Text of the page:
Yet another 1-seed found an early exit in the tournament last night. This time, it was the Indiana Hoosiers who met their fate at the hands of the Syracuse Orange and their famous 2-3 zone.
On a macro level, three things typically beat a zone defense: offensive rebounds, 3-point shots, and transition baskets. Indiana largely failed at all three in their defeat last night. The Hoosiers only made three shots from beyond the arc and had only 11 offensive rebounds (four of which came on one possession and didn’t even result in a made shot). Both of those figures actually fall below their respective season averages of 7.3 and 12.2.
Indiana found some success attacking Syracuse before the Orange could set up in their patented zone, but it was largely a mixed bag. The Orange did a fine job defending in transition last night, greeting the Hoosier break above the 3-point line and forcing wild forays to the rim, like these from Victor Oladipo that resulted in turnovers more often than they did made baskets.
I got a ton of e-mails this week and most of them were worth publishing, but I decided to limit the number to 16 in honor of the upcoming Sweet 16. Let’s get down to business.
Who do you see as the favorites to win it all, and why? Also, who has disappointed you? Between Florida Gulf Coast, Oregon, and La Salle, which team is your favorite Cinderella story? Also, who do you think has the best chance of going far and why?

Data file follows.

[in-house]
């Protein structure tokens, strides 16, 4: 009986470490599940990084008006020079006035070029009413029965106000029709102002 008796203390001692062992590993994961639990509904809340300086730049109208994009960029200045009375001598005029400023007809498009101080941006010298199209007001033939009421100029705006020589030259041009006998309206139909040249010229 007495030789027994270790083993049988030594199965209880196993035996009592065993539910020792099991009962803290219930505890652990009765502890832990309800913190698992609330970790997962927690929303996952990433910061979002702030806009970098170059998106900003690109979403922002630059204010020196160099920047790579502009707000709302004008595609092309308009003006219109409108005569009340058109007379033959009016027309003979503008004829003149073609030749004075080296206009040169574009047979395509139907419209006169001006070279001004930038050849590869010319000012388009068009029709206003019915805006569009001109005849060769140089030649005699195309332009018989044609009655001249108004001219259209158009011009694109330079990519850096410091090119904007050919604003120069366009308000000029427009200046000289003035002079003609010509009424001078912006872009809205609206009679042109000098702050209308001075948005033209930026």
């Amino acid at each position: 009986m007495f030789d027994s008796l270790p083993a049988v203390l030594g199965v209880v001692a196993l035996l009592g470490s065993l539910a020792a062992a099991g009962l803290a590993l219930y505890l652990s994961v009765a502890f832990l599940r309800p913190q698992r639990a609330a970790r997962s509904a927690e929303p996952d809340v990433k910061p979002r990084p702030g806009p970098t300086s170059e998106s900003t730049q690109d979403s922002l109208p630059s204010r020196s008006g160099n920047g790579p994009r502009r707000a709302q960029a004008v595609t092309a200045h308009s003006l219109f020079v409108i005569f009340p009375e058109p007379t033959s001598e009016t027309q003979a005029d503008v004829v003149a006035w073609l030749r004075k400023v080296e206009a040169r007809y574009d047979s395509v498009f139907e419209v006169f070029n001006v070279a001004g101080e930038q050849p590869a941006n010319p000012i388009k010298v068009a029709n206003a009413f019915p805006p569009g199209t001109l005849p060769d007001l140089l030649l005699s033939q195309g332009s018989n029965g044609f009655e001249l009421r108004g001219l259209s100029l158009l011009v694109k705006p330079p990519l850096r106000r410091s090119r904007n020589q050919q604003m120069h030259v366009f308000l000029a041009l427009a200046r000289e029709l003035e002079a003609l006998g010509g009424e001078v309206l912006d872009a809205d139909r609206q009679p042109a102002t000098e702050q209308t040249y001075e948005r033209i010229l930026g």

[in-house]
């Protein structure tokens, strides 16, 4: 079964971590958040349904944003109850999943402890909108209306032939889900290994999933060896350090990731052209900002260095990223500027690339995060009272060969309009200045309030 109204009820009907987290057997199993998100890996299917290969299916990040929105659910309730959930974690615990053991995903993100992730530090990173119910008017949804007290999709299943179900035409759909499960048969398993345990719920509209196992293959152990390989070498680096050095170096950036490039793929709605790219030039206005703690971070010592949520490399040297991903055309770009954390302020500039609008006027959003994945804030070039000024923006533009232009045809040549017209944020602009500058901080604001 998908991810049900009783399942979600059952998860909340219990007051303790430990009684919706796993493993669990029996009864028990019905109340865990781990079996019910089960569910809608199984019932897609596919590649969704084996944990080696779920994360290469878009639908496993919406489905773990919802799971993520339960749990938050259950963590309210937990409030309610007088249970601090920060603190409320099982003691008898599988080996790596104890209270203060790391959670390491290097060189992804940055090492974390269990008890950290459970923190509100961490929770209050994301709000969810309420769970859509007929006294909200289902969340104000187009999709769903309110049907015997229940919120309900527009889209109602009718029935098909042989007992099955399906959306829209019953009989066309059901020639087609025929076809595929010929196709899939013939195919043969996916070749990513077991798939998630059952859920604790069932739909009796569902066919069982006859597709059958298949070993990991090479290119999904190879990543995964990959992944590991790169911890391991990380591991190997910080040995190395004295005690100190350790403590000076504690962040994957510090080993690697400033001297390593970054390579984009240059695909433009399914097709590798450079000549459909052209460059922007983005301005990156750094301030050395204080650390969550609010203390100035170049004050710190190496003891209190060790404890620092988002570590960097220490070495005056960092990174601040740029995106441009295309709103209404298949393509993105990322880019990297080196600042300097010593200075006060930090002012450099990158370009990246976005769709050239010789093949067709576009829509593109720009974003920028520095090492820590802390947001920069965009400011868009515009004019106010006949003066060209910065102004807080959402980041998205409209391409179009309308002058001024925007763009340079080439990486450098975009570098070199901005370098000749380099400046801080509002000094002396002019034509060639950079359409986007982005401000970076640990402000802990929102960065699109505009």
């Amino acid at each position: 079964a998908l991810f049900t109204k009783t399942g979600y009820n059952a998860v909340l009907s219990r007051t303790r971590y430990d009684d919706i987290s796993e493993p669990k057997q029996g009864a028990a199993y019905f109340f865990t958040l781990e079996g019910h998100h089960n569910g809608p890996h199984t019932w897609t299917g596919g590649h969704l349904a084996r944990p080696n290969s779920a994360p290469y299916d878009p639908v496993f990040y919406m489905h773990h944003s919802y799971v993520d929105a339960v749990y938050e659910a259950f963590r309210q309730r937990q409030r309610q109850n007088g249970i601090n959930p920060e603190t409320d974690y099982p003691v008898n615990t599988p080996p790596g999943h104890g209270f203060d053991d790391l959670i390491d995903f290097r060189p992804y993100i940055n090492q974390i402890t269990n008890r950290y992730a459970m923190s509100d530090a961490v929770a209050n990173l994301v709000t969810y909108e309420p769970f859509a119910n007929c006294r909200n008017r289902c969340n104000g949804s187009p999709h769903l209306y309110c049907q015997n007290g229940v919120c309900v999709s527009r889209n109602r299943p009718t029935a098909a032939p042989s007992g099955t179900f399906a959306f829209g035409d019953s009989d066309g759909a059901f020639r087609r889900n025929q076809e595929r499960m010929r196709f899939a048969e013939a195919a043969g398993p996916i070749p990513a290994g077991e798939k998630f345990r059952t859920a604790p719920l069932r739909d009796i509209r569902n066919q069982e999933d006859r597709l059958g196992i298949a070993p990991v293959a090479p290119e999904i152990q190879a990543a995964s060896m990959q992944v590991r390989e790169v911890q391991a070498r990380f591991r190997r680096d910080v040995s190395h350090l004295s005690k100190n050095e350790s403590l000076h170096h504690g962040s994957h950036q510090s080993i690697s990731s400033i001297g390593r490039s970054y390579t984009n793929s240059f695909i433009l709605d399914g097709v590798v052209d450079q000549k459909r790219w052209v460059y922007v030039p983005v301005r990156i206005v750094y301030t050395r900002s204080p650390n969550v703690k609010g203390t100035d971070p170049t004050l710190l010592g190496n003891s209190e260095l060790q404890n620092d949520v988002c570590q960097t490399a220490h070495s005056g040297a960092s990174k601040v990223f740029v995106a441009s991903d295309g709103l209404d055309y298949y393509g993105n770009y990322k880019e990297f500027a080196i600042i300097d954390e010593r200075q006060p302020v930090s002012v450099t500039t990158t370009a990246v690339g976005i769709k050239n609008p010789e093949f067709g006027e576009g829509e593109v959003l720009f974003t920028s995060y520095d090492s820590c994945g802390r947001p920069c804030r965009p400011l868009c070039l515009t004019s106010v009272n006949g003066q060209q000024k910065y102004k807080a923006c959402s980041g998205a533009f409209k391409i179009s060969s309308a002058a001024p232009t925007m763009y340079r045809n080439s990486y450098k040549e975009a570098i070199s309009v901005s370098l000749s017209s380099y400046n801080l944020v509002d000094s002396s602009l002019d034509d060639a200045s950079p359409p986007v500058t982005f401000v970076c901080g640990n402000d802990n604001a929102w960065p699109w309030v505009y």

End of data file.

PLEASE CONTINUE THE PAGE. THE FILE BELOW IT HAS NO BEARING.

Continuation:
Never mind. I guess I’ll answer 19 questions.
Louisville is the favorite right now, with Duke and Florida close behind. They’re the only teams that have been at the top of the polls all season and also looked dominant in their first two games. The obvious omission is Michigan, which has been highly ranked all year and just thrashed VCU. But I want to see how the Wolverines handle Kansas before I jump back on their bandwagon. The VCU win was impressive, but the Rams' style of play is possibly the worst approach against Michigan. If the Wolverines dispatch the Jayhawks, they’ll be favorites, too. But if they lose, I would have a hard time considering them contenders for the national title.
The obvious disappointments are Gonzaga and Georgetown. Both have histories of getting bounced early, but I thought this year would be different because of Kelly Olynyk and Otto Porter. I was wrong.
Finally, Oregon is the best double-digit seed remaining, La Salle has the easiest path to the Final Four of the three Cinderellas, and Florida Gulf Coast is the underdog most likely to say “Screw it, let’s go get shitfaced and party on the beach” after it loses.
Eight years ago, college basketball was the most important thing in my life.
Wait, wait. I worry what you just heard was “Eight years ago, I really liked college basketball.” What I said was: “Eight years ago, college basketball was the most important thing in my life.” When I was 17, sports were everything, and college basketball was, by far, my favorite. As a Duke sympathizer (it’s a long story that involves a lack of college basketball in Chicago and Jay Williams) living in Illinois in 2005, I felt it was my moral obligation to both the sport and mankind to remind everyone at my high school that ACC basketball was superior. This led to watching games every night, starting arguments every morning, and eventually going to that year’s Final Four just to watch my least favorite team in the history of sports lose to North Carolina.